Rodriguez spent most of 2021 at Double-A Bowie and isn’t on the 40-man roster, but dominated at that level and is set for Triple-A this year.
“If he checks a couple of boxes for us, I think there might not be much left to prove there,” Elias said.
Hall was similarly impressive at Double-A Bowie last year, but missed most of the season with an elbow injury that he’s still coming back from. As such, Elias said it’s likely Hall will remain in Sarasota when minor league camp breaks to slow-play his innings progression in extended spring training and ensure he’s able to pitch a full season this summer.
Elias said: “We want him to be able to sustain the type of success that he’s shown when he’s been out there, so from a health standpoint and from an innings coverage standpoint, being able to get deep in games, get through the order three times, we want to be able to sustain that. He’s learning how to do that. He’s very gifted, and he’s a young guy who’s learning how his body works, and he’s really maturing and becoming smart on the mound by the day. I think it’s going to happen quickly, but there’s only so much that he needs to show, I think, at the minor league level before he can come help this team and do it in a sustainable, long-term way where he’s never going back.”
Elias also noted how impressive Bradish, the centerpiece of the December 2019 Dylan Bundy trade, was in his spring cameos. That’s what the Orioles hoped for when, after carving up Double-A hitters in 2021, he struggled some at Norfolk only to rediscover his best attacking mindset late in the season.
Speaking on Hall and Bradish jointly, Elias said the Orioles “hope to have both of those guys up and impacting the major league team as soon as possible but more importantly as long as possible, and without going back down to the minor leagues.”
That last part is important. There is a prescribed amount of innings each will have, and when they start to be major league innings is probably prescribed too. I’d guess that was true each of the last two seasons, and the Orioles only really got to see it play out in 2020.
That year’s shortened 60-game season meant Keegan Akin and Dean Kremer had to wait until around halfway through the season–into mid-to-late-August–for their chance. That gave them about a month in the big leagues, which was sufficient for experience but also not enough for the league to figure them out. The latter part meant there was plenty of work to do in 2021, a year when other pitching prospects like Zac Lowther and Alexander Wells made major league debuts in unfamiliar roles because of issues on the major league staff.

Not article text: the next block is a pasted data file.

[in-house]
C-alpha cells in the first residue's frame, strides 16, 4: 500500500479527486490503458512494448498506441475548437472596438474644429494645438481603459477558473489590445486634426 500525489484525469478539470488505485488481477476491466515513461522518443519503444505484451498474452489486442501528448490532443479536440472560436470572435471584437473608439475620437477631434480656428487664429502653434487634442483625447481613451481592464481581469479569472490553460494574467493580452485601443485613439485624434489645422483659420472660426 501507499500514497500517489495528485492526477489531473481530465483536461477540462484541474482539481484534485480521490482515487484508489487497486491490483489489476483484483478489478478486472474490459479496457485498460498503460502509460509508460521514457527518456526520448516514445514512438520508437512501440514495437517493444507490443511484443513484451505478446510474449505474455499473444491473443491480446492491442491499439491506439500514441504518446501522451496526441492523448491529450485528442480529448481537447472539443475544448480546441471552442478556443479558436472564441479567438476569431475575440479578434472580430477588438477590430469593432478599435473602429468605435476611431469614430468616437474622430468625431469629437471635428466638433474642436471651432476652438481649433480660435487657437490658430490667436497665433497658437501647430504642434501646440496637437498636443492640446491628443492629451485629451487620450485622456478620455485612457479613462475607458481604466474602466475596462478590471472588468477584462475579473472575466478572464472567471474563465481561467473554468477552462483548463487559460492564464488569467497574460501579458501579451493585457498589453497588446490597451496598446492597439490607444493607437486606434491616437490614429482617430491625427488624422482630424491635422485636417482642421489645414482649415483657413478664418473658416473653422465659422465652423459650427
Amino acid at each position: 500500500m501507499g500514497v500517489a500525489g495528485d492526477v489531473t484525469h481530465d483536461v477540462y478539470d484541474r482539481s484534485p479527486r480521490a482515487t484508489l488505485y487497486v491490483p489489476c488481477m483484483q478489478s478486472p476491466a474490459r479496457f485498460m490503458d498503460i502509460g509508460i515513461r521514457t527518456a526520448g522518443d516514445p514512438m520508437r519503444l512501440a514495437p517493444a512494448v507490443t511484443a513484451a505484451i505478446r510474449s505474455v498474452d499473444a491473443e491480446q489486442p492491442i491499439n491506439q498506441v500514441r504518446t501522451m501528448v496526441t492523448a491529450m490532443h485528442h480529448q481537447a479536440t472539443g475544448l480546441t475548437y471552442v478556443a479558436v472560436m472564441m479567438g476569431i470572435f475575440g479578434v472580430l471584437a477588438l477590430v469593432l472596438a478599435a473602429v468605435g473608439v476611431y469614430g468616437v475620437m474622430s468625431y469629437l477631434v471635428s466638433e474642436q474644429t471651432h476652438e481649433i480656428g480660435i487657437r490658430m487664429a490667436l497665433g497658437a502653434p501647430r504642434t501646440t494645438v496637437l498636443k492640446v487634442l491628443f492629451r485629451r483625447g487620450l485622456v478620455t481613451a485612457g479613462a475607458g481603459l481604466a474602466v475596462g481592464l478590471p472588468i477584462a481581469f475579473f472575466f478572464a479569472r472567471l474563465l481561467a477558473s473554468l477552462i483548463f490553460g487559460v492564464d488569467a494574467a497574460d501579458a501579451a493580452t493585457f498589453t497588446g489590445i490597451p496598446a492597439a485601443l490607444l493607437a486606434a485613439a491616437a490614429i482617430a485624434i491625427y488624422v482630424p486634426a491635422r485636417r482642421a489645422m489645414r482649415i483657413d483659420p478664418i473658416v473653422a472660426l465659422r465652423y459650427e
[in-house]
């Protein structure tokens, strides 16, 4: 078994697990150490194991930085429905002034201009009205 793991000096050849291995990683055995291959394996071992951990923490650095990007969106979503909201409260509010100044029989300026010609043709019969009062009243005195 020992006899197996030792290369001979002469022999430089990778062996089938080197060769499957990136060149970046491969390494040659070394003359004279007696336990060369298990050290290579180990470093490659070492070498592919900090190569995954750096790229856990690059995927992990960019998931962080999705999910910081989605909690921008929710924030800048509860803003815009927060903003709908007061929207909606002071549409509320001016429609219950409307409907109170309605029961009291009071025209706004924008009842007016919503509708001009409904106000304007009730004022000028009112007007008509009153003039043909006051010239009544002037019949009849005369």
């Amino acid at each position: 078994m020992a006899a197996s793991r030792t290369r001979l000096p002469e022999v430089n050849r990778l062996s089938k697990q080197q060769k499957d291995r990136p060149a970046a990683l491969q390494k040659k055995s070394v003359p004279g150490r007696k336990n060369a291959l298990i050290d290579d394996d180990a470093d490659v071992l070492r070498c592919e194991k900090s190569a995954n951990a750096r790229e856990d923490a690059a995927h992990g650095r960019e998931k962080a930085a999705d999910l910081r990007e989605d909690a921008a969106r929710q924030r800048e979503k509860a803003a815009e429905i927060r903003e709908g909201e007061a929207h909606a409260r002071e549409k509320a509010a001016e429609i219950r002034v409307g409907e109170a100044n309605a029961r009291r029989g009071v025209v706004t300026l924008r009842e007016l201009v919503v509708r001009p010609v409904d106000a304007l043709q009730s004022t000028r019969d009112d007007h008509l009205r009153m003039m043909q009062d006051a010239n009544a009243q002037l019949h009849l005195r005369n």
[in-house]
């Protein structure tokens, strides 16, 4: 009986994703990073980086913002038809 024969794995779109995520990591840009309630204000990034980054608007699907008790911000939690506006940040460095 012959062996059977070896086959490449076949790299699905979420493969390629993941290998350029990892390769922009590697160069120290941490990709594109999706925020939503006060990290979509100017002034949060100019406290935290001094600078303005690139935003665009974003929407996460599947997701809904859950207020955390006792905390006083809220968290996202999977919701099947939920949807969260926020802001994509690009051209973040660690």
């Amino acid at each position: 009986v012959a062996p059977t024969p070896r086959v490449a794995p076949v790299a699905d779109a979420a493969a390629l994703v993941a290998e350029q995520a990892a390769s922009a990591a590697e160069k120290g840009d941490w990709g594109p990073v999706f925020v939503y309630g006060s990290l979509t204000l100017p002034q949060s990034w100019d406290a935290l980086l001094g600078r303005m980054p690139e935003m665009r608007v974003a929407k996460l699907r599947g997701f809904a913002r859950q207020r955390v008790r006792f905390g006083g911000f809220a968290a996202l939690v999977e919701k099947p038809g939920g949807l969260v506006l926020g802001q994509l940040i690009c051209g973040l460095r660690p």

Speaking about Diaz, but also casting a wide net to the Orioles’ rookies in 2021, Elias said: “That happened to a lot of our guys last year before they were really ready, and it doesn’t lay the foundation for success, for sustained success, in the major leagues that we know is for the benefit of the player and gives us a better idea of what we’re evaluating and being fair in our evaluation when they do get to the big leagues.”
The Orioles seem like they could be between two minds on the pitchers. They don’t want to waste bullets in the minors when the stuff could clearly play in the majors, but they don’t want to bring them up before they’re fully healthy. They don’t want to rush their development, but in the case of all of these pitchers, there’s not a lot they need to accomplish in the minors.
And yet, it’s desperately important that the Orioles have three quality major league pitchers among these three–two holdover top picks that this front office has burnished, and a third who is the centerpiece of their biggest trade. They can’t risk calling them up and having it not go well, and they can’t wait too long to show there are real fruits to this rebuild.
From the sound of everything he had to say today, Elias is quite aware of all that. At this point, the only correct answer is whatever is written in pen on the players’ pitching plans. Following them means they’re healthy, they’re pitching well, and no outside factors forced the team’s hand – which is to say each of these young pitchers will be well and truly ready.